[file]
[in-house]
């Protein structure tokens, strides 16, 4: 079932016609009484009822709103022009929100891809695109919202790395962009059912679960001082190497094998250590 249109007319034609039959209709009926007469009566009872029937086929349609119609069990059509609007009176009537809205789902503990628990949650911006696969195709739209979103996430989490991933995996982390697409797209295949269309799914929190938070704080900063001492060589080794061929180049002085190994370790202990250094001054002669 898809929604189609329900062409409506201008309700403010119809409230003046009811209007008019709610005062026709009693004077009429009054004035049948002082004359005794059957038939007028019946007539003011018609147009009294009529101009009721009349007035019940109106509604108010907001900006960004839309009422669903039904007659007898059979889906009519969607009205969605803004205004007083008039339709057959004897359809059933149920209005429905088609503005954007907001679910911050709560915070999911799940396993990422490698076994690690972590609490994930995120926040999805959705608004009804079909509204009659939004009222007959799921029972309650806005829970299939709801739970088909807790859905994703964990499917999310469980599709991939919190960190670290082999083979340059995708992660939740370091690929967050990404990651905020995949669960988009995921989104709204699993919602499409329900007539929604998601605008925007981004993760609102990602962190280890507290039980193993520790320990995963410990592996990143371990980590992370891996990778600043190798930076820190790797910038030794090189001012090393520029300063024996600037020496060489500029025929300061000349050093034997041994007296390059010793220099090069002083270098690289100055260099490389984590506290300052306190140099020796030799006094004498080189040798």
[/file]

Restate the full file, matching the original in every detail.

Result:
[in-house]
């Protein structure tokens, strides 16, 4: 079932016609009484009822709103022009929100891809695109919202790395962009059912679960001082190497094998250590 249109007319034609039959209709009926007469009566009872029937086929349609119609069990059509609007009176009537809205789902503990628990949650911006696969195709739209979103996430989490991933995996982390697409797209295949269309799914929190938070704080900063001492060589080794061929180049002085190994370790202990250094001054002669 898809929604189609329900062409409506201008309700403010119809409230003046009811209007008019709610005062026709009693004077009429009054004035049948002082004359005794059957038939007028019946007539003011018609147009009294009529101009009721009349007035019940109106509604108010907001900006960004839309009422669903039904007659007898059979889906009519969607009205969605803004205004007083008039339709057959004897359809059933149920209005429905088609503005954007907001679910911050709560915070999911799940396993990422490698076994690690972590609490994930995120926040999805959705608004009804079909509204009659939004009222007959799921029972309650806005829970299939709801739970088909807790859905994703964990499917999310469980599709991939919190960190670290082999083979340059995708992660939740370091690929967050990404990651905020995949669960988009995921989104709204699993919602499409329900007539929604998601605008925007981004993760609102990602962190280890507290039980193993520790320990995963410990592996990143371990980590992370891996990778600043190798930076820190790797910038030794090189001012090393520029300063024996600037020496060489500029025929300061000349050093034997041994007296390059010793220099090069002083270098690289100055260099490389984590506290300052306190140099020796030799006094004498080189040798």